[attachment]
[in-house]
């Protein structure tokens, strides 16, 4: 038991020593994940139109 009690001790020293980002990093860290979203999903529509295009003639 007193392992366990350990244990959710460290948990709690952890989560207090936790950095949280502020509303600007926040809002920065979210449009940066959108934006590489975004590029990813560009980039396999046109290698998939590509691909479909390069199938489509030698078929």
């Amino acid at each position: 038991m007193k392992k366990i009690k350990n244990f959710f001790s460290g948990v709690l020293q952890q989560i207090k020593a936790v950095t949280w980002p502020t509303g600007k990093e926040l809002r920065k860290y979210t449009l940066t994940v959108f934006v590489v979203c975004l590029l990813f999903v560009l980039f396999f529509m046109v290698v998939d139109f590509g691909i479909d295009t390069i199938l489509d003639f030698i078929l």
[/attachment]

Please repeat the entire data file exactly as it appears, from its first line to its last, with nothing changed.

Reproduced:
[in-house]
């Protein structure tokens, strides 16, 4: 038991020593994940139109 009690001790020293980002990093860290979203999903529509295009003639 007193392992366990350990244990959710460290948990709690952890989560207090936790950095949280502020509303600007926040809002920065979210449009940066959108934006590489975004590029990813560009980039396999046109290698998939590509691909479909390069199938489509030698078929």
């Amino acid at each position: 038991m007193k392992k366990i009690k350990n244990f959710f001790s460290g948990v709690l020293q952890q989560i207090k020593a936790v950095t949280w980002p502020t509303g600007k990093e926040l809002r920065k860290y979210t449009l940066t994940v959108f934006v590489v979203c975004l590029l990813f999903v560009l980039f396999f529509m046109v290698v998939d139109f590509g691909i479909d295009t390069i199938l489509d003639f030698i078929l």